Foreign Minister Diana Mondino will be spending the last three days of this month in China before moving to Europe (France, Belgium and Portugal) for the first week of May in a bid to boost trade, promote exports, attract productive investments and add fresh momentum to the reinsertion of Argentina in the world. Mondino’s Chinese swing will take her to the cities of Shanghai and Beijing. Accompanied by a large business delegation representing diverse, mostly export-oriented sectors, she will be meeting with potential investors in addition to her Chinese counterpart Wang Yi, as well as attending trade promotion events. Her main activity in Paris will be participating in the meeting of the Council of Ministers of the Organisation for Economic Cooperation and Development (OECD), a global group which Argentina aspires to join since the change of government. The conclave will include a bilateral meeting with OECD Secretary-General Mathias Cormann. In Brussels Mondino’s main objective will be to advance the negotiations for the free trade agreement between Mercosur and the European Union. Portugal is probably her least ambitious stop but she has been granted audiences with both the president and prime minister of the Iberian country, as well as her local counterpart.



Just before last weekend President Javier Milei promoted his Press Secretary Eduardo Serenellini, presidential chief-of-staff (and sister) Karina Milei and Legal and Technical Secretary Dante Javier Herrara Bravo to ministerial rank – granting them more funds, despite there not being any more money (apparently).



President Javier Milei last weekend ordered INCAA (Instituto Nacional de Cine y Artes Audiovisuales) film institute to close its doors prior to the relocation of its staff and the reassignment of their tasks (with their overtime already suspended). The move came with the 25th BAFICI (Buenos Aires Festival Internacional de Cine Independiente) film festival running until tomorrow already underway.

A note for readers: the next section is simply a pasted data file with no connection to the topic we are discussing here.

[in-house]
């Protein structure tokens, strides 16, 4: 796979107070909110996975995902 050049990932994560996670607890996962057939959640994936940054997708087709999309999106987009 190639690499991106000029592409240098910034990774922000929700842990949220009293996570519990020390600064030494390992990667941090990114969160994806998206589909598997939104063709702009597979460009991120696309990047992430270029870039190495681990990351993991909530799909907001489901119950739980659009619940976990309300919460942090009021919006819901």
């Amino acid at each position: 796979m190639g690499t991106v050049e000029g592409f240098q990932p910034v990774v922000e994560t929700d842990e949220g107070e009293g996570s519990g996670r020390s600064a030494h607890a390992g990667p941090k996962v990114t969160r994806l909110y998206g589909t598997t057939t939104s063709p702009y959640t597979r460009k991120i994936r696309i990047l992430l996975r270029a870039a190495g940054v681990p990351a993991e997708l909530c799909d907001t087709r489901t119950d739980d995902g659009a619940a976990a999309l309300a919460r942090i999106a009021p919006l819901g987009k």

Ex-deputy Juan Emilio Ameri (Frente de Todos-Salta) was sentenced by a federal court last Monday to a month in prison followed by two years of probation for creating a public disturbance after he was surprised kissing the breasts of his partner during the virtual transmission of a Congress session in September, 2020 (due to the Covid-19 pandemic). His excuse at the time was that his partner had recently undergone an operation for breast implants and that they wanted to test the results but he was promptly expelled from Congress. During the trial prosecutor Eduardo Taiano called for a prison sentence of four months and the defence for his acquittal, arguing that the ex-deputy had already paid for his error with his expulsion. The final sentence will probably include some form of disqualification from future public office.



President Javier Milei finally accepted last Monday the apologies of C5N journalist Pablo Duggan for calling him a Nazi, almost three years after the insult, discontinuing the million-peso lawsuit he had lodged at the time. Duggan admitted that the loose use of the word “Nazi” banalised the Holocaust.



Alejandra Rodríguez (pictured), 60, took the first step towards participating in the worldwide Miss Universe beauty contest in Mexico this September when she won the Buenos Aires provincial chapter of the competition last Tuesday. But first she must be elected over the winners of other provinces in the Miss Universo Argentina contest to be held on May 25 in this city.



Boca Juniors beat River Plate 3-2 in last Sunday’s super-derby (with all three winning goals scored by Uruguayans) while on Tuesday Independiente trainer Carlos Tevez (with a past as a Boca idol) was hospitalised with chest pains. On Thursday the transmission of the matches of Argentina’s national football team was switched from TV Pública state television to Telefe channel.